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Scarce opportunities push S. Sudanese refugees to gambling, drug abuse

Author: Kafuki Jada | Published: Thursday, December 29, 2022

Bidi Bidi refugee camp in Uganda hosting about 274,000 refugees. (Photo: Getty Images).

Some South Sudanese refugees in Uganda say the dire situation and lack of opportunities in the camps has forced them to engage in negative practices.

Ronald Milla, a resident of Adjumani camp says many refugees spend their time on gambling and drug abuse, due to boredom and limited opportunities.

“People are suffering nothing to eat at all and getting money is also a problem also the school fees and everything here things are very difficult,” Milla told Eye Radio on Tuesday.

He adds: “There is nothing to do except sleeping, playing cards and gambling because there is no work to do.”

According to the UNHCR, about 4 million South Sudanese have been displaced since violence erupted in December 2013.

These include 2.26 million that have fled to neighboring countries, and 1.67 million people being internally displaced.

Uganda is the largest South Sudanese refugee hosting country in the world, followed by Sudan, Ethiopia, Kenya, Democratic Republic of Congo and Central African Republic.

In June this year, the World Food Programme drastically reduced food rations for refugees and IDPs due to funding shortages caused by the war in Ukraine.

Betty Angelo is also a South Sudanese refugee in Biyale, Uganda.

She also says the situation in the camps is difficult for women and young people.

“Here in the camp, you find most of the youth staying at home with no job and nothing to be done,’ she told Eye Radio.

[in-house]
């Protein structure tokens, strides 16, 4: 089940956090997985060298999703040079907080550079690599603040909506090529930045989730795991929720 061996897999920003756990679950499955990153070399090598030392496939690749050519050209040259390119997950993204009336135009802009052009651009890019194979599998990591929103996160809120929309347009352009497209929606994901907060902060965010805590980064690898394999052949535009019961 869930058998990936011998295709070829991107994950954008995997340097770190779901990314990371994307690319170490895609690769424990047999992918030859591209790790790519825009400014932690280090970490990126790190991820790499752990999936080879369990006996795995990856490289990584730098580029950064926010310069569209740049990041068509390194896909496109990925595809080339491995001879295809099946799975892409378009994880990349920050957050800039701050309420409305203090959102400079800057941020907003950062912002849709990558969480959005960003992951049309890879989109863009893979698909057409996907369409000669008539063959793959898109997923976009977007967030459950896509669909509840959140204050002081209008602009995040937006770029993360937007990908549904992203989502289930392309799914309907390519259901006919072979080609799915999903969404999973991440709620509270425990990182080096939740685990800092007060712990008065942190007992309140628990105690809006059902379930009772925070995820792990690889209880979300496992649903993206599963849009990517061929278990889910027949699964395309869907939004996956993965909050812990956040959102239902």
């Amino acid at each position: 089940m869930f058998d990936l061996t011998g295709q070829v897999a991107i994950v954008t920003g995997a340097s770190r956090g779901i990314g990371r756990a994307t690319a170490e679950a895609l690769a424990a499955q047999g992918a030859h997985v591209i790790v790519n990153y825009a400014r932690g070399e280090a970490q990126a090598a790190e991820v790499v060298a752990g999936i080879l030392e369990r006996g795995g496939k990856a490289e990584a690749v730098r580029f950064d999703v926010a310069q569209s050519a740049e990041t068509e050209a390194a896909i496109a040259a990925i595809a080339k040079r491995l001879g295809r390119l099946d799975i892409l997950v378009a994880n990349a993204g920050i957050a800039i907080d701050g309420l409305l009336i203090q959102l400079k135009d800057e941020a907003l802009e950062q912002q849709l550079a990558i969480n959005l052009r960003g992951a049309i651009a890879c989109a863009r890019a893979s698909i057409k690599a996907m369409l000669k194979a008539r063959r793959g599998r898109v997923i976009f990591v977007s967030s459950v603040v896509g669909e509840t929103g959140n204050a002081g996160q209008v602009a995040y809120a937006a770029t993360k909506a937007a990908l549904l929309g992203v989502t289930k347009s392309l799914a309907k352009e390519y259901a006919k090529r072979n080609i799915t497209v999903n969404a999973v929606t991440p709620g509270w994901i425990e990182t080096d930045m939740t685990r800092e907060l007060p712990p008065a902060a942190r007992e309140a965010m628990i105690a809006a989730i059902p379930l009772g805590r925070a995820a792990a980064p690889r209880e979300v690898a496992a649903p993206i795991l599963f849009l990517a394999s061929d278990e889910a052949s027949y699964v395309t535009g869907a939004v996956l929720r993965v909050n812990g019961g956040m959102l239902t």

“So, this is the challenges the youth are facing. You find youth who are willing to go to school, but there are no ones to help. Some of us who are here, we have children and we have some families who are suffering and there is no any help.”

On Wednesday, a South Sudanese activist and refugee in Uganda appealed to the government to restore peace for them to return home.

Jakisana Soro who is also an artist says the return and resettlement of refugees are being discouraged by the insecurities and dire humanitarian situation in South Sudan.

“Each time there is news or rumors or whatever that comes from South Sudan about someone being killed or attacked on the road, it triggers the fear of what made refugees come to Uganda in the first place,” Soro said.

The resident of Rhino Refugee Settlement camp also owns a nonprofit organization Platform Africa – helping refugee youth from south Sudan attain vocational skills.

“Our organization is really focused on giving young people skills and become useful. This is the issue here in Uganda.”

“A lot of young people go to town squares and play cards and the whole day goes and they do the same thing tomorrow. We are trying to make sure we change this narratives the most important thing is that we want to give tools to hands of young people.”

Soro also believes that most of the refugees are still dealing with trauma and the way forward is to engage them in activities.

“There is trauma and stress, and its really difficult if you are not employed. We want to change that narratives, so in Uganda in Rhino camp settlement where I come from there is that problem.”

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